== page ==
Conference center expansion moves ahead without a lease

Despite the lack of a lease, the city will spend $79,000 to design an expanded Kitsap Conference Center on the vacant third floor of Kitsap Transit’s waterfront building. - Kevan Moore
Despite the lack of a lease, the city will spend $79,000 to design an expanded Kitsap Conference Center on the vacant third floor of Kitsap Transit’s waterfront building.
— image credit: Kevan Moore

In a 5-4 vote during last week’s study session, the Bremerton City Council voted to spend $79,000 with architects from Rice Fergus Miller to design an expanded Kitsap Conference Center and put together a bid package for that work.

The additional space will take up most of the third floor of Kitsap Transit’s headquarters building, allowing for more conferences and events adjacent to the existing facility.

Kitsap Transit has approved $200,000 to replace two elevators as part of the project and the city recently secured $400,000 from the Kitsap Public Facilities District to help offset expansion costs. The remaining $500,000 for the project will come from the city’s equipment rental and revolving fund, but officials say all of those costs will be recovered from increased revenue at the conference center upon completion of the expansion.

The biggest concerns about the project, though, revolve around moving forward despite the lack of signed lease for the expanded space between the city and Kitsap Transit, which owns the building.

The most vocal critic of the process has been Councilman Eric Younger, who described last week’s vote as a “Rolaids moment” because of the lack of a lease.

“From the onset, the negotiation of this lease should be the number one priority,” he said, noting that the third floor of the building has sat empty for 10 years.

“If things don’t pencil out, guess whose on the hook for the lease. In my opinion, I think it’s crucial to get the lease terms negotiated,” he added.

Younger also drew a comparison between expanding the conference center and work done at Gold Mountain, the city-owned golf course, in recent years.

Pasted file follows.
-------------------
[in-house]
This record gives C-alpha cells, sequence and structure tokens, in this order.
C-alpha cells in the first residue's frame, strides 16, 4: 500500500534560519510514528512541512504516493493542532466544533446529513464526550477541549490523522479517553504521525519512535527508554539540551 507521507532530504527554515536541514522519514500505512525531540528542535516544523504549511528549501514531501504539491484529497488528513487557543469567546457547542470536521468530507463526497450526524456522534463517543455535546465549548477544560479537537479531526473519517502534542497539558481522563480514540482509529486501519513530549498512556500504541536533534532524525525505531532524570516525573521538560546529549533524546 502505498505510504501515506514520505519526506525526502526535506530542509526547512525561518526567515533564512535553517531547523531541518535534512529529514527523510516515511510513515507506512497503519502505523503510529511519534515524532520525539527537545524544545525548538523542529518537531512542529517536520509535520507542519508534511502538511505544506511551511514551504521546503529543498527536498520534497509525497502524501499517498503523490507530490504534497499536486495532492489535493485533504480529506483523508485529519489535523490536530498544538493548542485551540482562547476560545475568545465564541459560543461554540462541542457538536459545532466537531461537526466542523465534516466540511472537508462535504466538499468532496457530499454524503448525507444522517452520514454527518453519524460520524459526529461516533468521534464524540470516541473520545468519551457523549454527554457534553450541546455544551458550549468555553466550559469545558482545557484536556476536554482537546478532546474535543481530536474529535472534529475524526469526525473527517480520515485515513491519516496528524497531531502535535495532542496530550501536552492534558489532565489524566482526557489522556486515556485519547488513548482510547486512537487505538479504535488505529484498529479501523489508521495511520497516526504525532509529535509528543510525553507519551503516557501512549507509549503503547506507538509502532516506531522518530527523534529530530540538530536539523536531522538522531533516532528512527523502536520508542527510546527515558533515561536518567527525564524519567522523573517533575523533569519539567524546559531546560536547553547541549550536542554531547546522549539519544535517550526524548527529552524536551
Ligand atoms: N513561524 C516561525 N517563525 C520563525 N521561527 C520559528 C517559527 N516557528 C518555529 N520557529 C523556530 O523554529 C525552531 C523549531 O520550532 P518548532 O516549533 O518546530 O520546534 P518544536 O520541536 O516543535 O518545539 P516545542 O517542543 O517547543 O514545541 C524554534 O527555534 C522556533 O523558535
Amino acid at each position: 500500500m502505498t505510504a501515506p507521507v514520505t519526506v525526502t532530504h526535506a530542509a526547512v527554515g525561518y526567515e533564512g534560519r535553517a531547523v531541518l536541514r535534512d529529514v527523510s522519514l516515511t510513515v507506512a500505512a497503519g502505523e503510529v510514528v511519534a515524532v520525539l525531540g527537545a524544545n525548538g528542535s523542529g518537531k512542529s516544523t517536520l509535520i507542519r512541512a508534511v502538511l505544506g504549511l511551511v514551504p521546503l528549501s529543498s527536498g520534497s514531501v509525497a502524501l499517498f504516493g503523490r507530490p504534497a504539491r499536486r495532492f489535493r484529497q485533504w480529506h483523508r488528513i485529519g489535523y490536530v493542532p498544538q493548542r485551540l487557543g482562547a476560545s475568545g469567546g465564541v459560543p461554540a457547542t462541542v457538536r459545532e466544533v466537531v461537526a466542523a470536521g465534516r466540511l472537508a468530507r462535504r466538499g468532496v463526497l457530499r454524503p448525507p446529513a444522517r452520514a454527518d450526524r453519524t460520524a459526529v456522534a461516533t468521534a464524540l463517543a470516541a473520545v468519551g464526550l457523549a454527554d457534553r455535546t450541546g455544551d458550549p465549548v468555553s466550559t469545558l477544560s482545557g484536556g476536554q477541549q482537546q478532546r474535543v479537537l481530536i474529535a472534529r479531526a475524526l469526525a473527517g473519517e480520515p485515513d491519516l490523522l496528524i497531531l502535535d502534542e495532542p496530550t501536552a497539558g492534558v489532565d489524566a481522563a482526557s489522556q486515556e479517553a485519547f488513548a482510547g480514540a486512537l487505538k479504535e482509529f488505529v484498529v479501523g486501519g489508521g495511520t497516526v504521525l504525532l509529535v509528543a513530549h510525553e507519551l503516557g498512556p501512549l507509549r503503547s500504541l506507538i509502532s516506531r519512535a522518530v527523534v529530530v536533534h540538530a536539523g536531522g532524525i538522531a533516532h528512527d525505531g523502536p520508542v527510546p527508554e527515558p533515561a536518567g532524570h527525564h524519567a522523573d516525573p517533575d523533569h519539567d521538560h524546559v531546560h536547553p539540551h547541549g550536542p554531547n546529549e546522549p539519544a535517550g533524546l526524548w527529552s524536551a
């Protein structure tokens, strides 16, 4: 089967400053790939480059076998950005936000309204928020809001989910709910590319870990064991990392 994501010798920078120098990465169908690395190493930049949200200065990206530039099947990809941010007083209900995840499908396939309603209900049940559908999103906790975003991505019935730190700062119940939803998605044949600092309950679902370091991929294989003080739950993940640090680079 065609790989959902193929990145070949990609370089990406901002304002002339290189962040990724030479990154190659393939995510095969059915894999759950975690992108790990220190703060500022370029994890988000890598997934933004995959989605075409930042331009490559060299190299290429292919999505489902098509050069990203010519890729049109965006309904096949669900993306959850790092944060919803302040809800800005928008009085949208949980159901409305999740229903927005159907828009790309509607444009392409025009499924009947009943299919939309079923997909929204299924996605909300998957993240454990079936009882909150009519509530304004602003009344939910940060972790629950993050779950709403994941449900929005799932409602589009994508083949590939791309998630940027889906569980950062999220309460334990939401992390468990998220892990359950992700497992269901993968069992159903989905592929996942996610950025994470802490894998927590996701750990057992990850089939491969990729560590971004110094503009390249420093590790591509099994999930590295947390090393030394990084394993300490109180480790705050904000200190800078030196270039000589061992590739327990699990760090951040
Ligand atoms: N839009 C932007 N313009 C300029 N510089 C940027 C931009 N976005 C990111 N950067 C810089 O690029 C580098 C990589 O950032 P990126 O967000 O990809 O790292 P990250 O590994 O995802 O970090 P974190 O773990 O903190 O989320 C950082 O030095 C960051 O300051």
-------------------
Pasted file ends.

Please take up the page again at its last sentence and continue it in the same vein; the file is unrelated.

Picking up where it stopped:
“At the time none of us were here, but the city council thought, Well that’s going to be a very big success,” he said of the golf course. “And it was for a while and then we built the clubhouse and then the economy turned and less people were playing golf. Now we have the Gold Mountain Golf Course which has the potential to be a burden on our general fund.”

Younger said that if the conference center experiences similar troubles, its own revenues, like those at the golf course, won’t mitigate the costs of the expansion.

Councilman Nick Wofford also expressed concerns about the lease and the possibility that project costs could come in higher than anticipated following the design work.

“I’m all for this project, but the concern is the steps we’re taking,” he said. “For us to approve this $900,000 expenditure with no idea how much of it’s going to cost us let alone whether or not we’re going to go ahead and do it, I think is risky.”

Public Works Director Chal Martin acknowledged that the project does entail some risks.

“It is leaning forward,” he said. “There is some risk here, but it is a very necessary step.”

Martin also talked about selecting Rice Fergus Miller after informal conversations with them and two other firms because the local firm has the most familiarity with the project and is best suited to do the work.

“The city has complete authority to pick any consultant it wants to do this work,” he said. “We have the option to do that. There’s no competitive bid process for choosing a consultant; instead, the city has the authority to pick the consultant it considers most qualified.”

Younger, Wofford, Carol Arends and Leslie Daugs all voted against the measure.

Voting “yes” were council members Greg Wheeler, Faye Flemister, Adam Brockus, Wendy Priest and Jim McDonald.

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